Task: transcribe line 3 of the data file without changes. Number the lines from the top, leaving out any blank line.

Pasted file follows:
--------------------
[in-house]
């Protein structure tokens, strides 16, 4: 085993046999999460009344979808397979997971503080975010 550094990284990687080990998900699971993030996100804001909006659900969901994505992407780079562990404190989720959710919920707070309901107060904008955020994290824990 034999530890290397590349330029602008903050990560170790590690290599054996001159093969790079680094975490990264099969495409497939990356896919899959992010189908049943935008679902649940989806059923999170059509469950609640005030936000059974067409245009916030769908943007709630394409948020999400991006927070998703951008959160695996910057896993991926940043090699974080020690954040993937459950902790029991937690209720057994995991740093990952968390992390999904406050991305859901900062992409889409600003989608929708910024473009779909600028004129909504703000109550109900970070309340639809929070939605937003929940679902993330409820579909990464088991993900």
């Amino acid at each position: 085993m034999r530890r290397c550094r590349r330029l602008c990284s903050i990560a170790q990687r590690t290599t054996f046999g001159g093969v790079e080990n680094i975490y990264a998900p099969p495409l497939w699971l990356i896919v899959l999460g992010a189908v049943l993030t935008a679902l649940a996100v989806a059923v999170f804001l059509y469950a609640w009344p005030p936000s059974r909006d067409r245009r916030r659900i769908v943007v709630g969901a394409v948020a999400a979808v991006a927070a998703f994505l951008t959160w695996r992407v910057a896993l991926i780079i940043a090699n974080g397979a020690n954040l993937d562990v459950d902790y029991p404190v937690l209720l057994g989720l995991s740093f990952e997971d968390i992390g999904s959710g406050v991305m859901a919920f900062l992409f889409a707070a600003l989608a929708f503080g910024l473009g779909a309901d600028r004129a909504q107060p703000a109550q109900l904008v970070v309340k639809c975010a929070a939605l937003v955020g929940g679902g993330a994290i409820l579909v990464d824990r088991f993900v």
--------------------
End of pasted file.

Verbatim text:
């Amino acid at each position: 085993m034999r530890r290397c550094r590349r330029l602008c990284s903050i990560a170790q990687r590690t290599t054996f046999g001159g093969v790079e080990n680094i975490y990264a998900p099969p495409l497939w699971l990356i896919v899959l999460g992010a189908v049943l993030t935008a679902l649940a996100v989806a059923v999170f804001l059509y469950a609640w009344p005030p936000s059974r909006d067409r245009r916030r659900i769908v943007v709630g969901a394409v948020a999400a979808v991006a927070a998703f994505l951008t959160w695996r992407v910057a896993l991926i780079i940043a090699n974080g397979a020690n954040l993937d562990v459950d902790y029991p404190v937690l209720l057994g989720l995991s740093f990952e997971d968390i992390g999904s959710g406050v991305m859901a919920f900062l992409f889409a707070a600003l989608a929708f503080g910024l473009g779909a309901d600028r004129a909504q107060p703000a109550q109900l904008v970070v309340k639809c975010a929070a939605l937003v955020g929940g679902g993330a994290i409820l579909v990464d824990r088991f993900v």